Lessons to learn
America is at the beginning of a crisis that could affect the world. The choices foisted upon the public as to who will next head that great nation is, in a word, scary. Neither candidate is wanted, nor should be. Yet there’s no other choice.
If we thought Brexit was bad, this can only be worse. Both candidates have espoused an isolationism, a protectionism that goes against all the world has learned in the past century. Opening borders simply works. America is great because of its immigrants, all the way from the founding fathers.
President Barack Obama wrote a piece for the Economist (“The Way Ahead,” 10/8/16), and there’s much this country’s leaders can learn from it. He started by saying: “How has a country that has benefited—perhaps more than any other—from immigration, trade and technological innovation suddenly developed a strain of anti-immigrant, anti-innovation protectionism? Why have some on the far left and even more on the far right embraced a crude populism that promises a return to a past that is not possible to restore—and that, for most Americans, never existed at all?”
Obama went on: “It’s true that a certain anxiety over the forces of globalization, immigration, technology, even change itself, has taken hold in America. It’s not new, nor is it dissimilar to a discontent spreading throughout the world, often manifested in skepticism towards international institutions, trade agreements and immigration. It can be seen in Britain’s recent vote to leave the European Union and the rise of populist parties around the world.
“But some of the discontent is rooted in legitimate concerns about long-term economic forces. Globalization and automation have weakened the position of workers and their ability to secure a decent wage. Too many potential physicists and engineers spend their careers shifting money around in the financial sector, instead of applying their talents to innovating in the real economy. And the financial crisis of 2008 only seemed to increase the isolation of corporations and elites, who often seem to live by a different set of rules to ordinary citizens.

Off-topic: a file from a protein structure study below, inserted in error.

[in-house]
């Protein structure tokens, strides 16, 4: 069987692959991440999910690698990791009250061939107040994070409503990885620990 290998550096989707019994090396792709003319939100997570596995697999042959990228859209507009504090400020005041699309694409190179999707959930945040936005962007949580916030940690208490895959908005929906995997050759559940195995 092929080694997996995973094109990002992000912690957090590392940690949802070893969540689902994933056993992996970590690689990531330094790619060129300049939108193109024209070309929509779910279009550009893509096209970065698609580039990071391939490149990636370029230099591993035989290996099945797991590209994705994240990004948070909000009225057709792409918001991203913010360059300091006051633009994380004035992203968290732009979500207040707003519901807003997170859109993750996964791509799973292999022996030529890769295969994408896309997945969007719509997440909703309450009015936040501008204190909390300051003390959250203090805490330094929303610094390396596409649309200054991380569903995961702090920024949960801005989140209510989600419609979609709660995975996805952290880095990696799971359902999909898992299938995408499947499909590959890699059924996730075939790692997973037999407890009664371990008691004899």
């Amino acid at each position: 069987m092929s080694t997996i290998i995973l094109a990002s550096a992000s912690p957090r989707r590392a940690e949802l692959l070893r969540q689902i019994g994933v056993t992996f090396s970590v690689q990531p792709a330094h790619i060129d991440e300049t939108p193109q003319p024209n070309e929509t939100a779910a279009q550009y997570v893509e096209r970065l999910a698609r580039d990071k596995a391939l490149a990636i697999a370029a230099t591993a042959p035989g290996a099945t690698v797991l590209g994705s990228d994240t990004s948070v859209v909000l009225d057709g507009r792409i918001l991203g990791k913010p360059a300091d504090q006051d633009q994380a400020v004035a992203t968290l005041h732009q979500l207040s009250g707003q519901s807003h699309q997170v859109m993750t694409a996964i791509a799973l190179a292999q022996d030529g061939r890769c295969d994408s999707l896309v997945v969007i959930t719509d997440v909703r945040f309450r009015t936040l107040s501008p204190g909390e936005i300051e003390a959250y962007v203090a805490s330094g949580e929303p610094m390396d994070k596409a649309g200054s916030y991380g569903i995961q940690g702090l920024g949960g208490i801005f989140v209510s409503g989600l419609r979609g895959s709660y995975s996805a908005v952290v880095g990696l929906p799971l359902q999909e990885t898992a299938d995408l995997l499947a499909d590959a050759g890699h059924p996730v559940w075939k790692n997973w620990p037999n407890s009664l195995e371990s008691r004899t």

“So it’s no wonder that so many are receptive to the argument that the game is rigged. But amid this understandable frustration, much of it fanned by politicians who would actually make the problem worse rather than better, it is important to remember that capitalism has been the greatest driver of prosperity and opportunity the world has ever known.”
The Philippine Left might want to take note of that. No socialist regime has come even close to what capitalism can achieve, not just for the elite but also for the people in general.
Obama wrote further: “The world is more prosperous than ever before and yet our societies are marked by uncertainty and unease. So we have a choice—retreat into old, closed-off economies or press forward, acknowledging the inequality that can come with globalization while committing ourselves to making the global economy work better for all people, not just those at the top.
“Economists have long recognized that markets, left to their own devices, can fail. This can happen through the tendency towards monopoly and rent-seeking.”
This is certainly a problem in the Philippines, and understandably so because in an emerging economy there are just too few who have enough money early on to invest in major activities. President Benigno Aquino III’s foolish refusal to allow amendments to the Constitution accelerated this oligopolist shift.
President Duterte’s 6-year goal must be to pull up the poor—into greater wealth by giving them jobs. This is something the wealthy can best do, but they need to shift toward businesses that create large numbers of jobs—manufacturing, not shopping malls. College graduates must be equipped with the necessary skills, and the K-to-12 expanded basic education program enacted during the Aquino administration is a good start. Put more money into production, not consumption. It has long bothered me that the Philippine economy is consumption-led, not production-driven. Concluded next week
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